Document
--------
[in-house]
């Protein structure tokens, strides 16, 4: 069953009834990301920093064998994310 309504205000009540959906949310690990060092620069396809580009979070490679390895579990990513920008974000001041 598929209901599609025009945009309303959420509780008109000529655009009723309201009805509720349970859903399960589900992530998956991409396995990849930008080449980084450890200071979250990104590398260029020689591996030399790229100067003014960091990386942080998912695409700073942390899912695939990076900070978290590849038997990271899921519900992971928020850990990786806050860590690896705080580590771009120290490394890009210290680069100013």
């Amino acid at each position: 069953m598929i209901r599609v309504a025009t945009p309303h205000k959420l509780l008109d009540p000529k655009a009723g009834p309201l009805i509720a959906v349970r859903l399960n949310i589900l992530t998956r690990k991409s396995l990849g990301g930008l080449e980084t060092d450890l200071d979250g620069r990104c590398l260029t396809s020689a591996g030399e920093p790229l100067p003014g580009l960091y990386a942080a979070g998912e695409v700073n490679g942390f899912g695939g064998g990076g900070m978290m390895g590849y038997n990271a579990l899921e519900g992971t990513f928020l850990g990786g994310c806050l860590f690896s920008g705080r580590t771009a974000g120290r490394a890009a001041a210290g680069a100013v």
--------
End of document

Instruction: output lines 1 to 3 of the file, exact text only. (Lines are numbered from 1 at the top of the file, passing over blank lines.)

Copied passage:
[in-house]
């Protein structure tokens, strides 16, 4: 069953009834990301920093064998994310 309504205000009540959906949310690990060092620069396809580009979070490679390895579990990513920008974000001041 598929209901599609025009945009309303959420509780008109000529655009009723309201009805509720349970859903399960589900992530998956991409396995990849930008080449980084450890200071979250990104590398260029020689591996030399790229100067003014960091990386942080998912695409700073942390899912695939990076900070978290590849038997990271899921519900992971928020850990990786806050860590690896705080580590771009120290490394890009210290680069100013």
């Amino acid at each position: 069953m598929i209901r599609v309504a025009t945009p309303h205000k959420l509780l008109d009540p000529k655009a009723g009834p309201l009805i509720a959906v349970r859903l399960n949310i589900l992530t998956r690990k991409s396995l990849g990301g930008l080449e980084t060092d450890l200071d979250g620069r990104c590398l260029t396809s020689a591996g030399e920093p790229l100067p003014g580009l960091y990386a942080a979070g998912e695409v700073n490679g942390f899912g695939g064998g990076g900070m978290m390895g590849y038997n990271a579990l899921e519900g992971t990513f928020l850990g990786g994310c806050l860590f690896s920008g705080r580590t771009a974000g120290r490394a890009a001041a210290g680069a100013v």